Zhang has been in Halifax ever since, receiving multiple chemo therapy treatments on his way to recovery.
Zhang is here at the Canada Games Centre to cheer on his New Brunswick teammates as the team competition got under way. His presence alone is an inspiration to his teammates.
Every sport participating at the 2011 Halifax Canada Games is left with a legacy. For table tennis, that legacy is the equipment, valued at $20,000, which will be used at the Halifax Mainland Commons. The equipment is 14 brand new tables and surrounds.
A local group of volunteers will manage the club. The Halifax Mainland Common Table Tennis Club (HMCTTC) will start on Monday, March 14th and will be open from 6:00 p.m. to 8:00 p.m. every Monday after that until June 27th.
Clayton Park, where the Halifax Mainland Commons is located, is a diverse community so the club is hoping to attract many new members. In addition, this gives the Nova Scotia Table Tennis Association elite training opportunities for able body and paralympic athletes and host national and international events.
Table Tennis is receiving tremendous exposure at these games. Every day, media outlets such as TSN, Global, CBC, Globe and Mail and APTN have been doing stories on table tennis. This has provided for an increased interest in the sport from Halifax residences.
Peter McDonald, one of the local organizers for the HMCTTC has said “we have received 8-9 emails already of people that watched the table tennis event looking for more information or wanted to come to the club.” Initially, most members will come from the Halifax Table Tennis Club, located at the Saint Theresa’s Church on North and Dublin. This club will continue to stay open. Peter says “we will keep it open and focus on starting a junior program there.” The times and days of the week are still to be determined.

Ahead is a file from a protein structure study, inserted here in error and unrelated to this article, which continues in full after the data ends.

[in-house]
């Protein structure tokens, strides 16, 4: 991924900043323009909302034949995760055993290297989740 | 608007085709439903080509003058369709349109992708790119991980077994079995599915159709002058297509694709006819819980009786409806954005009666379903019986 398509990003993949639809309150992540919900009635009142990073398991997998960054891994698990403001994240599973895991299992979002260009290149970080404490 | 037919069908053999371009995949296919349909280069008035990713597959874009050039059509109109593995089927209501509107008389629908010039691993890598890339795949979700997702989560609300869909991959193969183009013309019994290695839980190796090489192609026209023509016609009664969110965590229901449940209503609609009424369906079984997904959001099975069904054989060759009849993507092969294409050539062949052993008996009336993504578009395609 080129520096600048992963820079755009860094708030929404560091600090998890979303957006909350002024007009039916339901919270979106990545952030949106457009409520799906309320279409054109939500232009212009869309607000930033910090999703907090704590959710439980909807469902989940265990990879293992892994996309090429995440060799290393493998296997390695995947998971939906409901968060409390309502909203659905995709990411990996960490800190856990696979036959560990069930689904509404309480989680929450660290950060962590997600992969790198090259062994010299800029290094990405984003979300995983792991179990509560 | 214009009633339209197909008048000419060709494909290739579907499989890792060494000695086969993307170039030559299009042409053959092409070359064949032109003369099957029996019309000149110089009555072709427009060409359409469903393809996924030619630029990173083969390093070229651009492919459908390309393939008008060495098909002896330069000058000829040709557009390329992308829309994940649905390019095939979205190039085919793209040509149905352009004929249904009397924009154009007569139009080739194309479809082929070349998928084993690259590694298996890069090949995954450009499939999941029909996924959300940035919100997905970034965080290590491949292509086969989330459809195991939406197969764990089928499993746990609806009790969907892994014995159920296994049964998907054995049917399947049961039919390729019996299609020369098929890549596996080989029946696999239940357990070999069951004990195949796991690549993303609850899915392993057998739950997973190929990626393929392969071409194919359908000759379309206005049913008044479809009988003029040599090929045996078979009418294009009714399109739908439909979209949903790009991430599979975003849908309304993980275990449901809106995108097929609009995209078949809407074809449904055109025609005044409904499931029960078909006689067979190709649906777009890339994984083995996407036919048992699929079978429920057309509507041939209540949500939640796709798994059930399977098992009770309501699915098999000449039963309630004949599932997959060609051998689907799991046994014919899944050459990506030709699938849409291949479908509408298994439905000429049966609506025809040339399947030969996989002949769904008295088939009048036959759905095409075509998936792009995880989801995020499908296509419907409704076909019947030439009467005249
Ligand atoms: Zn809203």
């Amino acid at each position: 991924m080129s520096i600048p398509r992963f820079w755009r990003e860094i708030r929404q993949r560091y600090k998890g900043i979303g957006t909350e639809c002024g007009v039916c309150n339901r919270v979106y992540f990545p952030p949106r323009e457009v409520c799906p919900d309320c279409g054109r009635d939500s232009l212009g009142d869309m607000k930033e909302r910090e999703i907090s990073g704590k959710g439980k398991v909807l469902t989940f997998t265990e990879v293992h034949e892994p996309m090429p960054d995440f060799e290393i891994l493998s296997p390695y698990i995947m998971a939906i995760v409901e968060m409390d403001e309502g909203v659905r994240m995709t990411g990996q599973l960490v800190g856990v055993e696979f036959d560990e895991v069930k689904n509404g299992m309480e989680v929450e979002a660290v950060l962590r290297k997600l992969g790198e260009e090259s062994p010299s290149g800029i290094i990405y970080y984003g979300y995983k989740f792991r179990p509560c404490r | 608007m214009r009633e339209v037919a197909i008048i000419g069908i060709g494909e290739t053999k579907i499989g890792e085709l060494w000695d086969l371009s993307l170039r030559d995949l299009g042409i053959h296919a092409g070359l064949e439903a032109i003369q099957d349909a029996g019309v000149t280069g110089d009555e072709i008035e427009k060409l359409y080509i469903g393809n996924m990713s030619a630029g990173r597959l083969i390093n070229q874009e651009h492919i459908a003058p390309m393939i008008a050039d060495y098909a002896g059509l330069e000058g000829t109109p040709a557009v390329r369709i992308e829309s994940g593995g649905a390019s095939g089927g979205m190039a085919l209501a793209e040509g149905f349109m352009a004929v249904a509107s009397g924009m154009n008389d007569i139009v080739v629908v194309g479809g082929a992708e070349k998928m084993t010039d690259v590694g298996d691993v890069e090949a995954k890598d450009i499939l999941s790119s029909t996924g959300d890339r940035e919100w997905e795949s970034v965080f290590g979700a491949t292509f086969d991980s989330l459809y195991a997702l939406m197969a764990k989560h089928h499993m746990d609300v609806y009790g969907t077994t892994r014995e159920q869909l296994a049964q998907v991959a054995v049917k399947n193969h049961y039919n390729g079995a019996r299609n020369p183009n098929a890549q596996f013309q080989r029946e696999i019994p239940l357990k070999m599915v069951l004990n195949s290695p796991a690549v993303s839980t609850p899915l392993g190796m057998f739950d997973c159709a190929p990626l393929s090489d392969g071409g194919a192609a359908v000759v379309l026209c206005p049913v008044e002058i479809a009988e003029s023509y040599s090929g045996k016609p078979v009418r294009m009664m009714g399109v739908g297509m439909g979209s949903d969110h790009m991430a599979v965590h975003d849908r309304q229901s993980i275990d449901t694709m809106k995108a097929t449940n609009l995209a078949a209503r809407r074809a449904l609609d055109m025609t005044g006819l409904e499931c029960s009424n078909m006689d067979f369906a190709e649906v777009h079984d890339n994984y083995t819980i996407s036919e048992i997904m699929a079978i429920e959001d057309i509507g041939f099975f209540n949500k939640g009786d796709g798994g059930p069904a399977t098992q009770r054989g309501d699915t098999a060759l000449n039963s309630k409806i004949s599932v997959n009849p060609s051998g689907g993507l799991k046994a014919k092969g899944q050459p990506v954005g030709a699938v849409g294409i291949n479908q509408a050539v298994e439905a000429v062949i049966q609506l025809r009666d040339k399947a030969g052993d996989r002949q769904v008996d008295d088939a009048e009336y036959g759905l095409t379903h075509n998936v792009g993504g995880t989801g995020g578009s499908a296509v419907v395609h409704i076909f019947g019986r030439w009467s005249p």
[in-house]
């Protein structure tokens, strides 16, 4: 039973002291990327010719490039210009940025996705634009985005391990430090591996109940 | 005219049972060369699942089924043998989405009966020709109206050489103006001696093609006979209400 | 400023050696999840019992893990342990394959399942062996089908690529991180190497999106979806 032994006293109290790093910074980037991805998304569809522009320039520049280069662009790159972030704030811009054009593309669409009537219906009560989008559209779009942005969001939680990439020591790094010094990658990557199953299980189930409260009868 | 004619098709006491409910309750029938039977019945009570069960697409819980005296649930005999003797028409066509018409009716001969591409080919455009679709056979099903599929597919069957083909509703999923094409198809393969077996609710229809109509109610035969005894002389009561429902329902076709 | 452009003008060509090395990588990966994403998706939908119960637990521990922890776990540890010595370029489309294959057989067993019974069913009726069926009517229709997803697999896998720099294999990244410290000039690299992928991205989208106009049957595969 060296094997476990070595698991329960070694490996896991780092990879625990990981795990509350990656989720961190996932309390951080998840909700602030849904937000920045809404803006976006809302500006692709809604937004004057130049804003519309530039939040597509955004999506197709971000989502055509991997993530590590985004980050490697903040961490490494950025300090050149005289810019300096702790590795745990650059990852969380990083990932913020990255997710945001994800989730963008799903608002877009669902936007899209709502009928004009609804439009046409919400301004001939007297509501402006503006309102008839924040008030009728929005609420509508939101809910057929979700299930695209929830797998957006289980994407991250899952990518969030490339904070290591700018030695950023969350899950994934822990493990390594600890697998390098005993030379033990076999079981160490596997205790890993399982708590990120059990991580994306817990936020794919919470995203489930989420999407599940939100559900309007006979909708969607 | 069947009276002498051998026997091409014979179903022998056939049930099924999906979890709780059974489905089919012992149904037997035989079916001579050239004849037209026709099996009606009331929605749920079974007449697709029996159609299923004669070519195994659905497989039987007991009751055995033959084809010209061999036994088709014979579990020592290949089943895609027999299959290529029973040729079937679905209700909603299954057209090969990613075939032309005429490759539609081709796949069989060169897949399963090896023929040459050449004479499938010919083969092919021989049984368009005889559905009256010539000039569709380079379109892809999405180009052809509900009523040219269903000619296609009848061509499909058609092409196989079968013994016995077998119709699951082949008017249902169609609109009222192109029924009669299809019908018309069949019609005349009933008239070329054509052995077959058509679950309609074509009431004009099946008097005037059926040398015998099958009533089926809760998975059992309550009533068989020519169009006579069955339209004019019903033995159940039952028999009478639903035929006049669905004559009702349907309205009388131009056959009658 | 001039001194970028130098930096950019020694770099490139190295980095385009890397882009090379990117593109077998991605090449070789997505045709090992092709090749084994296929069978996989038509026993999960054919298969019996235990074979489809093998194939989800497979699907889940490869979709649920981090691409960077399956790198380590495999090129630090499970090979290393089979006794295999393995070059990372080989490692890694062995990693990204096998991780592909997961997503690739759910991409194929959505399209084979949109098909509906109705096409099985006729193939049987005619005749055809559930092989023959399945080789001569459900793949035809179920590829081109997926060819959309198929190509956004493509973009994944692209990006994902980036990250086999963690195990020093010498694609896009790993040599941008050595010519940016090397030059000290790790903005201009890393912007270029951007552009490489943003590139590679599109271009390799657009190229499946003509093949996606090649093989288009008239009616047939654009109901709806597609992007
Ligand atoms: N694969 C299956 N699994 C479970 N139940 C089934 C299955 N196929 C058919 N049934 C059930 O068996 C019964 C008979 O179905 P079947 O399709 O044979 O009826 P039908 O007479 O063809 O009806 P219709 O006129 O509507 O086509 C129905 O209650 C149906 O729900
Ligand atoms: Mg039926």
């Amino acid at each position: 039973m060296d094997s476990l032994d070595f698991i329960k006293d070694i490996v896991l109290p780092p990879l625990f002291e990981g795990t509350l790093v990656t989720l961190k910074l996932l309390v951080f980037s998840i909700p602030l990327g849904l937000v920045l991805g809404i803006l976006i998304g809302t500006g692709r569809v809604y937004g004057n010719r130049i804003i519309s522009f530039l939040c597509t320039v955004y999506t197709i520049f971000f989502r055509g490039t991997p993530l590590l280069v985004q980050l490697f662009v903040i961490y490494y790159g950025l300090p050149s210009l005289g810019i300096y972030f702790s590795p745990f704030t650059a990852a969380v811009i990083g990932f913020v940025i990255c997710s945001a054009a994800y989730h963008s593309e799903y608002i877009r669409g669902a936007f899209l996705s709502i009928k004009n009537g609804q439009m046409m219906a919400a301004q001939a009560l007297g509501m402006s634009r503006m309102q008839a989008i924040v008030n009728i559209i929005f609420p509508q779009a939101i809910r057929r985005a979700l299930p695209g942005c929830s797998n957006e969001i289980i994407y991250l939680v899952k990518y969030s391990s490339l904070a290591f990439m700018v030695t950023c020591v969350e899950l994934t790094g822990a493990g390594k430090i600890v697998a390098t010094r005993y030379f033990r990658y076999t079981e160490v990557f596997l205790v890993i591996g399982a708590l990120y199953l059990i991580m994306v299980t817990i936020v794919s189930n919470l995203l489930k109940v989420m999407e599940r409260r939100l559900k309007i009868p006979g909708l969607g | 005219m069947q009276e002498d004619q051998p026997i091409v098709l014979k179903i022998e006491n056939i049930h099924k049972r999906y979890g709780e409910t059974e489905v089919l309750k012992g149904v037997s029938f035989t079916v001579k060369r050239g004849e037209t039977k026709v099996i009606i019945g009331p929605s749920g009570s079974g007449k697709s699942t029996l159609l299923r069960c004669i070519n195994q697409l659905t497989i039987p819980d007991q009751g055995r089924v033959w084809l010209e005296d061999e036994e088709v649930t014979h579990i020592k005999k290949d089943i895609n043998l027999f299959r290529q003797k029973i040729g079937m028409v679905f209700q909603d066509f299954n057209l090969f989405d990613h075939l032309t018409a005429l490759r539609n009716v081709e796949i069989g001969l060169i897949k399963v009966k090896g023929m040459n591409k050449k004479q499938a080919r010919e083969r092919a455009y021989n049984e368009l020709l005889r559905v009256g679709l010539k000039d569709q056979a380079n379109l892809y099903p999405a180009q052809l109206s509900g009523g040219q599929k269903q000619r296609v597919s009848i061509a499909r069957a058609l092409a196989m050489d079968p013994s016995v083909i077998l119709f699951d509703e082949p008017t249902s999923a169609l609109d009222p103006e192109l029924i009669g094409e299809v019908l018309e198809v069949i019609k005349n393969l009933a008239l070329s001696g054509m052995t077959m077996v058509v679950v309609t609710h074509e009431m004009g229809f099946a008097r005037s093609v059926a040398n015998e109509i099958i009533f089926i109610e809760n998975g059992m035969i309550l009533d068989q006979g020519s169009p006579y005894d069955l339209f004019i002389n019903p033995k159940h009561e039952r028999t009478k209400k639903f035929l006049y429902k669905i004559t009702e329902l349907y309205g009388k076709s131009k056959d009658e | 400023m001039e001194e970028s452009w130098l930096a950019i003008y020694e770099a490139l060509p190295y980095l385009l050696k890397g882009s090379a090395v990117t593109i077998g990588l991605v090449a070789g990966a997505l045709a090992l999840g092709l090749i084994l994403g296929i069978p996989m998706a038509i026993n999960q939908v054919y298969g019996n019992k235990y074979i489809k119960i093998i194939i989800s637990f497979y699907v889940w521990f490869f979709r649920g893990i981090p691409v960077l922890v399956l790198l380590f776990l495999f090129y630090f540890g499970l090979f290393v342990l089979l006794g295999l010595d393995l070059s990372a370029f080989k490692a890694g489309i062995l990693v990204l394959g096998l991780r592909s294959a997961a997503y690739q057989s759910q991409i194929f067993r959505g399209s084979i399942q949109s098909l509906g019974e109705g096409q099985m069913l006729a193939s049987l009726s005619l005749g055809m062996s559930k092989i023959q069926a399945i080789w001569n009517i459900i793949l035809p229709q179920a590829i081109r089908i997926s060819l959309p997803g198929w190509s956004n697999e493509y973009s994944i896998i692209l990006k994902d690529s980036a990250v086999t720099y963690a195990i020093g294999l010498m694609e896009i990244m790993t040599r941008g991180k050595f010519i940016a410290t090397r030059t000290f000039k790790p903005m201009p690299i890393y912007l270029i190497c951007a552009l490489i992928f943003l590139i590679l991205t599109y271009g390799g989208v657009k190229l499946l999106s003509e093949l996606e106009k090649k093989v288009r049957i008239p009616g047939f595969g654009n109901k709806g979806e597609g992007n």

For more information about the Nova Scotia Table Tennis Association, go to http://www.freewebs.com/nstta/
To watch the live feed of table tennis at the 2011 Halifax Canada Games, go to http://canadagames.bellaliant.net/live.php?y=2011&m=02&d=24
Although Gabriel Denis was ineligible to win a medal in his first two races, this young athlete has shown outstanding Sportsmanship throughout these games and life in general.
Gabriel Denis is 17 years old from Matheson Ontario, a small town outside of Timmins. Denis started cross country skiing three years ago and has improved dramatically during that time. Born with cerebral palsy, Gabriel’s balance and speech are affected. Since Balance is such a crucial component of cross country ski technique, it makes his efforts so much more remarkable.
Denis is competing in the Paranordic Standing competition. Unfortunately, he only has two other competitors and both are double his age. Because there are less than four in his category, when finishing in third place, he is ineligible to receive a medal. Gabriel Denis has finished 3rd in both races he has competed in here at the Canada Winter Games. In Tuesday’s Sprint Qualification round, he did have the 2nd fastest time, but finished 3rd in the final head to head competition.
Not to down play the efforts of his two competitors, as their efforts are equally remarkable with each of them with a story of their own. However, Gabriel has not allowed the Canada Games technicality to get him down. You can always find him with a smile, a joke to share and a positive comment. He is a positive role model for the whole Ontario Cross Country contingent and is respected by his coaches and peers for his outstanding “sunny” attitude. When at home in Matheson, Gabriel volunteers with his community Volunteer Fire Department along with jumping in to help his community in other ways as well.
Gabriel Denis dreams of qualifying for a future Paralympics after finishing college. I have no doubt that if positive attitude and a great work ethic are the recipe to success, then this young man will achieve his goals.
If the Canada Games gives out Sportsmanship awards, this young man should be first in line.